Fermented Chicken Feed, Why and How?

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The girls are checking out the new food cautiously...

  I love to make things better than they are... To take something and make it even better gives me a huge sense of accomplishment! Maybe that's why fermenting has become a bit of an obsession in the last few years? So I have been meaning to ferment my chicken food for a while now, I've researched it on several different occasions and somehow it gets pushed to the back burner. I have more free time on my hands lately with this pregnancy. I can't do anything too physical because of my pain I'm battling but staying home all day doing nothing is not an option for someone like myself! So I have dived into my fermenting and baking more than ever! That means I can finally ferment my chicken feed! Read more »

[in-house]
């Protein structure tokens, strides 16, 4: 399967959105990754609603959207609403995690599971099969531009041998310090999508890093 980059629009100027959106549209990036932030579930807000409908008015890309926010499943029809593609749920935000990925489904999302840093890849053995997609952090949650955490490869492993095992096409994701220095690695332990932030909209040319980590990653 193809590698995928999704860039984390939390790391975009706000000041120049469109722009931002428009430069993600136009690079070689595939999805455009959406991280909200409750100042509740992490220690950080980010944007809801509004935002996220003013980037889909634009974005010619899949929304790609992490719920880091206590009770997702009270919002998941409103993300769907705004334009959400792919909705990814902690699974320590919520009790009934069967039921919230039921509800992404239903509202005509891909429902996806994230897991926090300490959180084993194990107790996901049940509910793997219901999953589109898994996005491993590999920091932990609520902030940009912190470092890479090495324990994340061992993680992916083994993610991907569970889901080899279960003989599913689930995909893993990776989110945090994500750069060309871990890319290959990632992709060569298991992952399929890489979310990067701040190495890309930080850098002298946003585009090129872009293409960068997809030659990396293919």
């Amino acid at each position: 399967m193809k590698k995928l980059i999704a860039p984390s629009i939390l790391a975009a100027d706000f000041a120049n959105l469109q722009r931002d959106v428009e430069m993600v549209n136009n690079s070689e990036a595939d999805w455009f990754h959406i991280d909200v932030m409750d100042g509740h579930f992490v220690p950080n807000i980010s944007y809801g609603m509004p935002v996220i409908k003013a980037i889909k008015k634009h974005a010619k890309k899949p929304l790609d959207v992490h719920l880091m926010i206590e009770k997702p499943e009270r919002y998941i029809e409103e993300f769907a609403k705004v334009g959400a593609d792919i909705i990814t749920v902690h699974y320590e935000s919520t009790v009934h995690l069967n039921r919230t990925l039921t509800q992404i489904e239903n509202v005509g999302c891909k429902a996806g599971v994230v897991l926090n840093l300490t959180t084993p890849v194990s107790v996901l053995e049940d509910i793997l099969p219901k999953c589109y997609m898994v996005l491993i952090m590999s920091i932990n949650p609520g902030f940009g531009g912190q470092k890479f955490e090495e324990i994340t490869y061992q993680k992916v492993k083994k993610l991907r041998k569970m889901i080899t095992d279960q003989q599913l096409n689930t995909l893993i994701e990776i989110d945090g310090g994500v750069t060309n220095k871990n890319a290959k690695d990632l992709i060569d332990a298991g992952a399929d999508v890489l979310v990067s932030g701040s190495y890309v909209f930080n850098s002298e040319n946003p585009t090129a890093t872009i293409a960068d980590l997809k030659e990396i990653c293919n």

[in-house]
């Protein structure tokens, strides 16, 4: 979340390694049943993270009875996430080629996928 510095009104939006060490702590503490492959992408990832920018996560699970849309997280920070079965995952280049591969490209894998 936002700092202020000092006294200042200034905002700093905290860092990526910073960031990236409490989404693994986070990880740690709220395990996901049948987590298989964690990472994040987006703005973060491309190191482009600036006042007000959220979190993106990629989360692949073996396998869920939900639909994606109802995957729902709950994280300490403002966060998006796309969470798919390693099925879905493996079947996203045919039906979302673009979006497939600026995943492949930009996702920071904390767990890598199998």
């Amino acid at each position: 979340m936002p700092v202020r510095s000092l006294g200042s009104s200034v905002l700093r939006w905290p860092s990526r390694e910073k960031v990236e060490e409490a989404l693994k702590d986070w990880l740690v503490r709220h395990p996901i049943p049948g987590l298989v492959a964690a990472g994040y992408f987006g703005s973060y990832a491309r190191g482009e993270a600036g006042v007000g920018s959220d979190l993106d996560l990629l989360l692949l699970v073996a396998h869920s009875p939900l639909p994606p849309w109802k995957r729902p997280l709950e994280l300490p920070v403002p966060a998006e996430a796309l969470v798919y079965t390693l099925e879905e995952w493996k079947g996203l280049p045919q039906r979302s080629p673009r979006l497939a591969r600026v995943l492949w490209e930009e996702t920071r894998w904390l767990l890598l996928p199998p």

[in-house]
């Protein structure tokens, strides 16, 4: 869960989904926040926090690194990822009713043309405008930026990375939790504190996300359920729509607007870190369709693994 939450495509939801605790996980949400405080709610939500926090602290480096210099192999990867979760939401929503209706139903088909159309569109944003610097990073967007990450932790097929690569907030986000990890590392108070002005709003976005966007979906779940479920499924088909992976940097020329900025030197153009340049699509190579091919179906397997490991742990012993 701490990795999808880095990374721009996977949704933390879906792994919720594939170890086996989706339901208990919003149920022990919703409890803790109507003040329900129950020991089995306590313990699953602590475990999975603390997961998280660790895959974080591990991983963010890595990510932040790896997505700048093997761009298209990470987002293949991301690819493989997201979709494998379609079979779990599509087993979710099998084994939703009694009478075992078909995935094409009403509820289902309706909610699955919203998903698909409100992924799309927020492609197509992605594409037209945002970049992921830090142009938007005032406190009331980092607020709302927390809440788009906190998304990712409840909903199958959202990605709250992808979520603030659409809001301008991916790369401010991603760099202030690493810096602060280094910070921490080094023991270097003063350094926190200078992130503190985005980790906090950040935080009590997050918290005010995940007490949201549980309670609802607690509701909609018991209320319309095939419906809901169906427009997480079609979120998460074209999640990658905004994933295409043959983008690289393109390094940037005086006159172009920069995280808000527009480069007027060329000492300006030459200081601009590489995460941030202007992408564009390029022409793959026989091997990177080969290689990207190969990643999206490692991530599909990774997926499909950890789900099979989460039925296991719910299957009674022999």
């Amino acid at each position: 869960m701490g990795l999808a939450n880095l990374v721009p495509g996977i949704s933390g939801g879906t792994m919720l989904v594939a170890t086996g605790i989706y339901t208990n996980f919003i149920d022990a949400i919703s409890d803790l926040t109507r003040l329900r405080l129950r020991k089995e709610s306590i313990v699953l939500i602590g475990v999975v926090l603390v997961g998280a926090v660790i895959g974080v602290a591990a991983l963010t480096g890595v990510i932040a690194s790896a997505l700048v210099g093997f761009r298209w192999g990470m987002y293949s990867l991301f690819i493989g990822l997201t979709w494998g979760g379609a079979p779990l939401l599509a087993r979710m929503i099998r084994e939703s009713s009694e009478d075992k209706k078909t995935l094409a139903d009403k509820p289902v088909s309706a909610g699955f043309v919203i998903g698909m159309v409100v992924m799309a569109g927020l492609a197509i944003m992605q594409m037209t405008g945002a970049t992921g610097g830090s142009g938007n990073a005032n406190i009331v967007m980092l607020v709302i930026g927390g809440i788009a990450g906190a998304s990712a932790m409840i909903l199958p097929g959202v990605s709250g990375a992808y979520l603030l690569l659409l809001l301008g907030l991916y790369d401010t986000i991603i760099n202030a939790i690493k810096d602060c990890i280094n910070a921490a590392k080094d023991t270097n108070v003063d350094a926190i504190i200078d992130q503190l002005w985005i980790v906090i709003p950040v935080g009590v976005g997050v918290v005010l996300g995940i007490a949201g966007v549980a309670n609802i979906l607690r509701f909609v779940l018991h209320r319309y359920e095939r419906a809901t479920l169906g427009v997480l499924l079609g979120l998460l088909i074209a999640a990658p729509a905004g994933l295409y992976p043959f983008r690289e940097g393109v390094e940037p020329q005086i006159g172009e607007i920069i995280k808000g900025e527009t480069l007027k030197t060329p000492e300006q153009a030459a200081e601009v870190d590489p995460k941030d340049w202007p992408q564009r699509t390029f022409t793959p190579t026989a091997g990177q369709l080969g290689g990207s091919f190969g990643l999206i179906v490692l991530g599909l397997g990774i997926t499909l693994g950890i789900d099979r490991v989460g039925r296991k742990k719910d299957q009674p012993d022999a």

You Should Really Get to Know Our Family

IMG_20150103_223157018_HDR I thought that being a new blogger I should do a better job of introducing all of us. We all play a part in making this home a Homestead. You can read about me anytime in my bio but you should really know the people who make me whole! Read more »

Our Homestead Then and Now

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The sun setting over our pond... breathless every time!

  Where we were. We spent the last 6 years in a run down rental home trying to find our dream home. It had 6 acres most of it woods that we were able to hike in and enjoyed that. In the small area that was open around the house we had a large organic garden and a small flock of chickens. Of course we canned, cooked from scratch, and made our own natural hygiene and cleaning products etc. But we longed for more... Read more »